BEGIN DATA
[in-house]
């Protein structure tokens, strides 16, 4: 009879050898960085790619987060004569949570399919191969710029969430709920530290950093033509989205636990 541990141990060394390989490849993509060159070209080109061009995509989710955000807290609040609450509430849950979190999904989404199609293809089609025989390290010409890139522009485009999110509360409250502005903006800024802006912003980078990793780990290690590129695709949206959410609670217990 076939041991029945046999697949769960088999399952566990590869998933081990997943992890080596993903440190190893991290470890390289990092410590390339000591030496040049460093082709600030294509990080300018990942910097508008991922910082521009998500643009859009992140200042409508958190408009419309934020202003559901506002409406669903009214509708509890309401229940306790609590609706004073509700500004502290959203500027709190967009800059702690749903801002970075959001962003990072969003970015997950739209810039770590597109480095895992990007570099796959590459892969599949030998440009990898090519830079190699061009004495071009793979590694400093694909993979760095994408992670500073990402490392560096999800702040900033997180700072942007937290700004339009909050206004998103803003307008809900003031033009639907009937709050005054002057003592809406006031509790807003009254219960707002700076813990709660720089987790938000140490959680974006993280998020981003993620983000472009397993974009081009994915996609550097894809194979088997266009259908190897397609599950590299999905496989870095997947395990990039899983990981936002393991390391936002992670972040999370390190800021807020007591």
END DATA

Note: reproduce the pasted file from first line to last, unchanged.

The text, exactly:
[in-house]
């Protein structure tokens, strides 16, 4: 009879050898960085790619987060004569949570399919191969710029969430709920530290950093033509989205636990 541990141990060394390989490849993509060159070209080109061009995509989710955000807290609040609450509430849950979190999904989404199609293809089609025989390290010409890139522009485009999110509360409250502005903006800024802006912003980078990793780990290690590129695709949206959410609670217990 076939041991029945046999697949769960088999399952566990590869998933081990997943992890080596993903440190190893991290470890390289990092410590390339000591030496040049460093082709600030294509990080300018990942910097508008991922910082521009998500643009859009992140200042409508958190408009419309934020202003559901506002409406669903009214509708509890309401229940306790609590609706004073509700500004502290959203500027709190967009800059702690749903801002970075959001962003990072969003970015997950739209810039770590597109480095895992990007570099796959590459892969599949030998440009990898090519830079190699061009004495071009793979590694400093694909993979760095994408992670500073990402490392560096999800702040900033997180700072942007937290700004339009909050206004998103803003307008809900003031033009639907009937709050005054002057003592809406006031509790807003009254219960707002700076813990709660720089987790938000140490959680974006993280998020981003993620983000472009397993974009081009994915996609550097894809194979088997266009259908190897397609599950590299999905496989870095997947395990990039899983990981936002393991390391936002992670972040999370390190800021807020007591």